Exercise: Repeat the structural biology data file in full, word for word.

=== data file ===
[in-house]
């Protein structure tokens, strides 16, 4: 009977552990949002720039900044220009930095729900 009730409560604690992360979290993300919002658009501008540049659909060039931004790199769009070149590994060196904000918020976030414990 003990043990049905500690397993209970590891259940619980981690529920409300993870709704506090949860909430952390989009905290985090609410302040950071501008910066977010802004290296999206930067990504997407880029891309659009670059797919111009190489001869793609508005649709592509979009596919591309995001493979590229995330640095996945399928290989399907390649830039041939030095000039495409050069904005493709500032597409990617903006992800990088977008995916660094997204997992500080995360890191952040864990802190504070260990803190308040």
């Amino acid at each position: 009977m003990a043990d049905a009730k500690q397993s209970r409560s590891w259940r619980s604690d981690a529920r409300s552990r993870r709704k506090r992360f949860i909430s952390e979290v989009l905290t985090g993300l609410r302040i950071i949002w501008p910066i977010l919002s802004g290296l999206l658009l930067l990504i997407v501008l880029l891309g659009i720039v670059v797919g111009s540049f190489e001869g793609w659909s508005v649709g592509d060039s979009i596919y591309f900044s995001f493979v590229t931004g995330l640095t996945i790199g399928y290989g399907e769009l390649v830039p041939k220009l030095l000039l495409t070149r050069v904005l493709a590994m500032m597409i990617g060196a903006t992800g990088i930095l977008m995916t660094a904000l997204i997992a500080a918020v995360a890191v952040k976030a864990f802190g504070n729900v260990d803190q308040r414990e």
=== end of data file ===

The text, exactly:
[in-house]
């Protein structure tokens, strides 16, 4: 009977552990949002720039900044220009930095729900 009730409560604690992360979290993300919002658009501008540049659909060039931004790199769009070149590994060196904000918020976030414990 003990043990049905500690397993209970590891259940619980981690529920409300993870709704506090949860909430952390989009905290985090609410302040950071501008910066977010802004290296999206930067990504997407880029891309659009670059797919111009190489001869793609508005649709592509979009596919591309995001493979590229995330640095996945399928290989399907390649830039041939030095000039495409050069904005493709500032597409990617903006992800990088977008995916660094997204997992500080995360890191952040864990802190504070260990803190308040």
């Amino acid at each position: 009977m003990a043990d049905a009730k500690q397993s209970r409560s590891w259940r619980s604690d981690a529920r409300s552990r993870r709704k506090r992360f949860i909430s952390e979290v989009l905290t985090g993300l609410r302040i950071i949002w501008p910066i977010l919002s802004g290296l999206l658009l930067l990504i997407v501008l880029l891309g659009i720039v670059v797919g111009s540049f190489e001869g793609w659909s508005v649709g592509d060039s979009i596919y591309f900044s995001f493979v590229t931004g995330l640095t996945i790199g399928y290989g399907e769009l390649v830039p041939k220009l030095l000039l495409t070149r050069v904005l493709a590994m500032m597409i990617g060196a903006t992800g990088i930095l977008m995916t660094a904000l997204i997992a500080a918020v995360a890191v952040k976030a864990f802190g504070n729900v260990d803190q308040r414990e």